The Apple Watch has now been with us for a few months, but are new developers taking into consideration software testing before releasing their app? Sales have been lower than what was forecast, but many analysts are pointing out that there is often a slump between the first rush of sales upon a new product’s release and the inevitable boom at Christmas.
Other commentators are predicting that the Apple Watch’s release will soon prompt the appearance of a host of competitors and imitations. It is being claimed that this will mark the beginning of a dramatic overall rise in the number of Smartwatches sold worldwide.
This means that now is a good time to start releasing apps for the new platform. Many large brands, retailers and enterprises have already done so – there are currently Apple Watch apps from British Airways, Nike and BMW in the App Store, among others.
But anyone trying to develop apps for Smartwatches comes up against an immediate problem. Namely, that there are huge differences between wearables and mobile devices that make simply adapting Smartphone apps to Smartwatches impossible.
For example, there is the much smaller screen size of the Apple Watch to contend with. There is also the smaller amount of battery life, which apps will need to avoid draining as much as possible. And, perhaps most importantly, there is the fact that users will undoubtedly interact with devices on their wrists differently to how they interact with devices in their palms.
Developing Smartwatch apps with these differences in mind will require a large amount of creativity and innovation. Some developers have already begun to experiment with the unique features of the Smartwatch, with impressive results.
For example, there is the new Tinder app for the Apple Watch, which uses the watch’s heartbeat monitor to select matches for users. This removes the need for users to swipe left or right, which many may not have wanted to do on a Smartwatch.
But for many developers, working out how to craft software for the new platform will take time and a lot of experimentation. Several attempts may be necessary before a brand or retailer lands on a Smartwatch app that engages and excites their customers.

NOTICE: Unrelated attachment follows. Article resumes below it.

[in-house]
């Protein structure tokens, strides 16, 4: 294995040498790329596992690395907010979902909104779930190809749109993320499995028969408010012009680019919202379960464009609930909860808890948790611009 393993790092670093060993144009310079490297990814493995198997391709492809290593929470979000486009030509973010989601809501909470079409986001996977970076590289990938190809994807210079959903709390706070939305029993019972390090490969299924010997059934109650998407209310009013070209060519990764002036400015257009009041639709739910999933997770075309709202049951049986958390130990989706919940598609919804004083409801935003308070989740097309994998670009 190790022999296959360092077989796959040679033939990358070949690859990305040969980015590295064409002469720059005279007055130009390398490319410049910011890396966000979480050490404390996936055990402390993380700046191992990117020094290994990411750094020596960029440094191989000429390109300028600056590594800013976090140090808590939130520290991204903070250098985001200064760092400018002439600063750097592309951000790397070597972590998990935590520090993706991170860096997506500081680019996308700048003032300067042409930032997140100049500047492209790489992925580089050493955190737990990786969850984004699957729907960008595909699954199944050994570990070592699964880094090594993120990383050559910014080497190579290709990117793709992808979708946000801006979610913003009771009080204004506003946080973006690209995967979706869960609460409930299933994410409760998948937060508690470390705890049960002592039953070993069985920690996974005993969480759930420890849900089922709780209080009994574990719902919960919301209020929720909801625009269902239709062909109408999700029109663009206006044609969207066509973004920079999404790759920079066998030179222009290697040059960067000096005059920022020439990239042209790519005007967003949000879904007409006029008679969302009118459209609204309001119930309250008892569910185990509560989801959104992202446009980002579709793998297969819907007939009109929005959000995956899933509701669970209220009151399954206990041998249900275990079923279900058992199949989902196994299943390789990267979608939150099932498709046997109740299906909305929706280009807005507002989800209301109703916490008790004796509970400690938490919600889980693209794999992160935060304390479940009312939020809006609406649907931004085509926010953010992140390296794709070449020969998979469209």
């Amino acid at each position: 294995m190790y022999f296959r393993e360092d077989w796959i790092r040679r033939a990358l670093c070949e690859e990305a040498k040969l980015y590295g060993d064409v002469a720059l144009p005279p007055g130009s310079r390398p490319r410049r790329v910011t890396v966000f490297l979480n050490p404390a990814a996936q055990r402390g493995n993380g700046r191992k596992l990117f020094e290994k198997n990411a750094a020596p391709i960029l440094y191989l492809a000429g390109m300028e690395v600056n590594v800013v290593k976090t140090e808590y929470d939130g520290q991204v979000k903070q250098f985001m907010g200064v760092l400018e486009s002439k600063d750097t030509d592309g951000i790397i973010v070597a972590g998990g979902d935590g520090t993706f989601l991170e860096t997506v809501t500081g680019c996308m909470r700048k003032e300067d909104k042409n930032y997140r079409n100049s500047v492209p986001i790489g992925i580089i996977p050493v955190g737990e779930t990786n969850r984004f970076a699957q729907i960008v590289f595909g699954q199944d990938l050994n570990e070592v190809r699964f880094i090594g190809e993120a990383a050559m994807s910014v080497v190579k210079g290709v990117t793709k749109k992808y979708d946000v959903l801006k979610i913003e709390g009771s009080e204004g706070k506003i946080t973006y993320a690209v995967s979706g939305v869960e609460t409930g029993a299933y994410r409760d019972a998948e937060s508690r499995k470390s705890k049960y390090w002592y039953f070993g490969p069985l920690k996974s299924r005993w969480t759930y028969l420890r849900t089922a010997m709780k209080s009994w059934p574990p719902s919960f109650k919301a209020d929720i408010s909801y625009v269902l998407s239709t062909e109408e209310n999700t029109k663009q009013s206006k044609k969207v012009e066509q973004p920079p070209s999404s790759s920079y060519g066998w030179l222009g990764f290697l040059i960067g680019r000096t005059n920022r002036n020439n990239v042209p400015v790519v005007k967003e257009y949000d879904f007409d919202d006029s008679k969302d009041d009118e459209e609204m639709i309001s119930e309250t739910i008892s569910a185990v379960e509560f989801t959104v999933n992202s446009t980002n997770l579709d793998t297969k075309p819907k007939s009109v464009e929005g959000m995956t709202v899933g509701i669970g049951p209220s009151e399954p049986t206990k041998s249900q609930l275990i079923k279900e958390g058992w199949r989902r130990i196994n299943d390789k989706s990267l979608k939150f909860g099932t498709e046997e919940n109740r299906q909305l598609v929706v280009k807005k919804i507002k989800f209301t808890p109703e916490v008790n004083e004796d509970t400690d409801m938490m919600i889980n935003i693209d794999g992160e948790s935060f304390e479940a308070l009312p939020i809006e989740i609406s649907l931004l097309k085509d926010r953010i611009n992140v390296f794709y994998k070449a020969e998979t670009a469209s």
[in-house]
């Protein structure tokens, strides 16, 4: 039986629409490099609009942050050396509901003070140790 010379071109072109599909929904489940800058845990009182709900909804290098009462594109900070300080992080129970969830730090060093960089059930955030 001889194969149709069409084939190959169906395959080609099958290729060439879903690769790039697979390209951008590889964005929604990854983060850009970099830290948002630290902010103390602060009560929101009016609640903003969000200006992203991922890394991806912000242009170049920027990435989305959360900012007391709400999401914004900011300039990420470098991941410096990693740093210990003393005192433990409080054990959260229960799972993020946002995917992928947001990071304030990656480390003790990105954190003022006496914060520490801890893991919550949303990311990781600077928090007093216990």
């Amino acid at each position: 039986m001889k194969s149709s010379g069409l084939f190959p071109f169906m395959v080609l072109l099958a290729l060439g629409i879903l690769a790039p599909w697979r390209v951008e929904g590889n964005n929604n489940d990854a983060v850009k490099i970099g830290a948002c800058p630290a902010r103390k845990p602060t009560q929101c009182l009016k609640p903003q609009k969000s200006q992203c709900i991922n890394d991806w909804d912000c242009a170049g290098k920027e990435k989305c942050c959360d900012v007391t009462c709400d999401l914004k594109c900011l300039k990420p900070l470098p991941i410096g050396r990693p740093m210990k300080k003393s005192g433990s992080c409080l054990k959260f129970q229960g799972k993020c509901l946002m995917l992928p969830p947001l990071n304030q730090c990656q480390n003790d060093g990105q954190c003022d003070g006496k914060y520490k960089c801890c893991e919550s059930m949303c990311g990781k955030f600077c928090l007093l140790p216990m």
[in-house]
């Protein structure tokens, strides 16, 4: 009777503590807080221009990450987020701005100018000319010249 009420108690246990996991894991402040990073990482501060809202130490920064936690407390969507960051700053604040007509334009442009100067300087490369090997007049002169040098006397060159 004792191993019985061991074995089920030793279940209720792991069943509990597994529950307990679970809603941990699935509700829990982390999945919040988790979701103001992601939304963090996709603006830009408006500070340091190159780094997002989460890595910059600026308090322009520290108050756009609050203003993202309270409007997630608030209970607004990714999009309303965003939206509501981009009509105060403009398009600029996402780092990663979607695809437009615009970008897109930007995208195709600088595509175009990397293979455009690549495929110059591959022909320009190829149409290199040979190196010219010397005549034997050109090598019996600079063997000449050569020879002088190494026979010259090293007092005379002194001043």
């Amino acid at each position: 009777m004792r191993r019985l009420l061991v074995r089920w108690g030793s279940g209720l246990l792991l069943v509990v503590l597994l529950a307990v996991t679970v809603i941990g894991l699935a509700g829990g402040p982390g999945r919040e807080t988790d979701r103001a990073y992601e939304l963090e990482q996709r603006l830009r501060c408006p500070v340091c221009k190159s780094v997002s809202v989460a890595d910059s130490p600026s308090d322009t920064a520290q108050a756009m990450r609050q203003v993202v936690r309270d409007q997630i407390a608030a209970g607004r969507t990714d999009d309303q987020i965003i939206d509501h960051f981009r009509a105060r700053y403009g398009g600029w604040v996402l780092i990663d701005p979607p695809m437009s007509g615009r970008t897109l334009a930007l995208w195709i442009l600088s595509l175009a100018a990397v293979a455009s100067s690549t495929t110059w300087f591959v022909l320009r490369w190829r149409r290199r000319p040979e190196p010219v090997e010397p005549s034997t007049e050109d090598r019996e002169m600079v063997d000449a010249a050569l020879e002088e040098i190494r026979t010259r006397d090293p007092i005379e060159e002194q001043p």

Any attempt to develop a successful Smartwatch app will fail, however, if that app hasn’t been thoroughly tested prior to being released. Apps’ design may make brilliant use of the Smartwatch platform, but they won’t top the download charts if they don’t function or display correctly.
This means that companies developing wearables apps need to consider how to absorb the Apple Watch, Android Wear, and a host of other Smartwatches into their software testing requirements. Software test teams, whether in-house or outsourced, are often already stretched to capacity by the number of Smartphones and tablets that apps need to be tested on.
In addition, the relative newness of the Smartwatch platform may mean that many teams won’t include software testers that are familiar with how they’re used. A brand or retailer may take the expensive step of purchasing a host of Smartwatches for its test lab, but bugs may be missed if software testers aren’t aware of all the features of those watches.
These two issues – the need to test on Smartwatches as well as multiple mobile devices, and unfamiliarity with the new platform – need to be resolved for brands to have any chance of launching a successful wearables app.
Doing this may not be easy. But whether brands hire more testers, buy testers Apple Watches for everyday use, or partner with Crowdsourced Software Testing companies that can provide broad device coverage and testers familiar with different Smartwatches, thorough testing is vital. Otherwise, experiments on the platform may be undermined before they have a chance to shine.